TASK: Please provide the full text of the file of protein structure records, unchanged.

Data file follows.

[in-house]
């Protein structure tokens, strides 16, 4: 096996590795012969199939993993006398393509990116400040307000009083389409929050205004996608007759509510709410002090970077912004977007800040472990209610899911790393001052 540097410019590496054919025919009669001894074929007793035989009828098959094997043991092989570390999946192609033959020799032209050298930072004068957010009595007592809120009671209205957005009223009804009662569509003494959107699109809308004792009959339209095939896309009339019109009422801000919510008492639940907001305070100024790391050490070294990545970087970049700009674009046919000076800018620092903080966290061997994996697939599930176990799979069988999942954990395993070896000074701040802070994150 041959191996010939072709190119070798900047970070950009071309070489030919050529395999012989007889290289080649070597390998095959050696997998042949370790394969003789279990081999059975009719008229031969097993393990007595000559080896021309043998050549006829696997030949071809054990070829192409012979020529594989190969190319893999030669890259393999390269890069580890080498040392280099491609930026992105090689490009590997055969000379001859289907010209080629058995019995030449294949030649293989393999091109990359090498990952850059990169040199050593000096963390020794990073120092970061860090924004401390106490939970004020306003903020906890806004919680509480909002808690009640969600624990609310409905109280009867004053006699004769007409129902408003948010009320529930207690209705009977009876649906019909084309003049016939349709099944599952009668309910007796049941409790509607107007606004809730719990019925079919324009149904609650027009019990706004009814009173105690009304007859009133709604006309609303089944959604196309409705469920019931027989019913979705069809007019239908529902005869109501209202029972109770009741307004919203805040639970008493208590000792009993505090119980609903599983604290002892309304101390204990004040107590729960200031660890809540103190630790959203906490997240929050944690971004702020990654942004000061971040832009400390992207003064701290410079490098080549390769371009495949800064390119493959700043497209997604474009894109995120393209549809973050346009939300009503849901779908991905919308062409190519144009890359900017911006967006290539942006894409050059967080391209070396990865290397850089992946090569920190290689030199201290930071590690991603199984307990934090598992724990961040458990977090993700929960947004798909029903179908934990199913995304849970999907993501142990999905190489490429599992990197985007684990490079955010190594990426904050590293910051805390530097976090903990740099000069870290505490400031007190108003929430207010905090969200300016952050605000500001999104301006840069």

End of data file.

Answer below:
[in-house]
């Protein structure tokens, strides 16, 4: 096996590795012969199939993993006398393509990116400040307000009083389409929050205004996608007759509510709410002090970077912004977007800040472990209610899911790393001052 540097410019590496054919025919009669001894074929007793035989009828098959094997043991092989570390999946192609033959020799032209050298930072004068957010009595007592809120009671209205957005009223009804009662569509003494959107699109809308004792009959339209095939896309009339019109009422801000919510008492639940907001305070100024790391050490070294990545970087970049700009674009046919000076800018620092903080966290061997994996697939599930176990799979069988999942954990395993070896000074701040802070994150 041959191996010939072709190119070798900047970070950009071309070489030919050529395999012989007889290289080649070597390998095959050696997998042949370790394969003789279990081999059975009719008229031969097993393990007595000559080896021309043998050549006829696997030949071809054990070829192409012979020529594989190969190319893999030669890259393999390269890069580890080498040392280099491609930026992105090689490009590997055969000379001859289907010209080629058995019995030449294949030649293989393999091109990359090498990952850059990169040199050593000096963390020794990073120092970061860090924004401390106490939970004020306003903020906890806004919680509480909002808690009640969600624990609310409905109280009867004053006699004769007409129902408003948010009320529930207690209705009977009876649906019909084309003049016939349709099944599952009668309910007796049941409790509607107007606004809730719990019925079919324009149904609650027009019990706004009814009173105690009304007859009133709604006309609303089944959604196309409705469920019931027989019913979705069809007019239908529902005869109501209202029972109770009741307004919203805040639970008493208590000792009993505090119980609903599983604290002892309304101390204990004040107590729960200031660890809540103190630790959203906490997240929050944690971004702020990654942004000061971040832009400390992207003064701290410079490098080549390769371009495949800064390119493959700043497209997604474009894109995120393209549809973050346009939300009503849901779908991905919308062409190519144009890359900017911006967006290539942006894409050059967080391209070396990865290397850089992946090569920190290689030199201290930071590690991603199984307990934090598992724990961040458990977090993700929960947004798909029903179908934990199913995304849970999907993501142990999905190489490429599992990197985007684990490079955010190594990426904050590293910051805390530097976090903990740099000069870290505490400031007190108003929430207010905090969200300016952050605000500001999104301006840069």